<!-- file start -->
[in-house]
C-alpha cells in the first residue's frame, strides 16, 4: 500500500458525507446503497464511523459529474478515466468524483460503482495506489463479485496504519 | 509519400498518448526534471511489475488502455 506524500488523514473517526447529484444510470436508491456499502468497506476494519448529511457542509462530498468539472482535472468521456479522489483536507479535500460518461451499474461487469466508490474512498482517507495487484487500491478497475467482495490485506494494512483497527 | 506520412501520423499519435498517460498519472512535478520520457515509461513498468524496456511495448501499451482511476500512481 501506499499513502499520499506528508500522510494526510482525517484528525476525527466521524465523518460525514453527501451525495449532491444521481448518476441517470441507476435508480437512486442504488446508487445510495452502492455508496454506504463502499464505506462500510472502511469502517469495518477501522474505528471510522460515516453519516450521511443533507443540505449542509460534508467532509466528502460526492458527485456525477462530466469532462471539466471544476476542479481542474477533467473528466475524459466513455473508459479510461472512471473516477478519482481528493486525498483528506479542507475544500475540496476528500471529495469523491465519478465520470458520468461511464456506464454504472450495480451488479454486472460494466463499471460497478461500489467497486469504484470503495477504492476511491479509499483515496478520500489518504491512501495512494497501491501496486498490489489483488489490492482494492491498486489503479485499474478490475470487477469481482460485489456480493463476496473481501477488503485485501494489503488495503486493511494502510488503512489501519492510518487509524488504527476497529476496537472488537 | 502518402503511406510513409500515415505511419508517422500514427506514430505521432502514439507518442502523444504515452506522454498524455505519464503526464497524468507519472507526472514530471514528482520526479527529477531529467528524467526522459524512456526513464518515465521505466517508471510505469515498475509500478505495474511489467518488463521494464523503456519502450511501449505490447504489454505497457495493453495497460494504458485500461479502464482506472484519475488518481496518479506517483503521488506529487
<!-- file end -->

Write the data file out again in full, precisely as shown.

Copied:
[in-house]
C-alpha cells in the first residue's frame, strides 16, 4: 500500500458525507446503497464511523459529474478515466468524483460503482495506489463479485496504519 | 509519400498518448526534471511489475488502455 506524500488523514473517526447529484444510470436508491456499502468497506476494519448529511457542509462530498468539472482535472468521456479522489483536507479535500460518461451499474461487469466508490474512498482517507495487484487500491478497475467482495490485506494494512483497527 | 506520412501520423499519435498517460498519472512535478520520457515509461513498468524496456511495448501499451482511476500512481 501506499499513502499520499506528508500522510494526510482525517484528525476525527466521524465523518460525514453527501451525495449532491444521481448518476441517470441507476435508480437512486442504488446508487445510495452502492455508496454506504463502499464505506462500510472502511469502517469495518477501522474505528471510522460515516453519516450521511443533507443540505449542509460534508467532509466528502460526492458527485456525477462530466469532462471539466471544476476542479481542474477533467473528466475524459466513455473508459479510461472512471473516477478519482481528493486525498483528506479542507475544500475540496476528500471529495469523491465519478465520470458520468461511464456506464454504472450495480451488479454486472460494466463499471460497478461500489467497486469504484470503495477504492476511491479509499483515496478520500489518504491512501495512494497501491501496486498490489489483488489490492482494492491498486489503479485499474478490475470487477469481482460485489456480493463476496473481501477488503485485501494489503488495503486493511494502510488503512489501519492510518487509524488504527476497529476496537472488537 | 502518402503511406510513409500515415505511419508517422500514427506514430505521432502514439507518442502523444504515452506522454498524455505519464503526464497524468507519472507526472514530471514528482520526479527529477531529467528524467526522459524512456526513464518515465521505466517508471510505469515498475509500478505495474511489467518488463521494464523503456519502450511501449505490447504489454505497457495493453495497460494504458485500461479502464482506472484519475488518481496518479506517483503521488506529487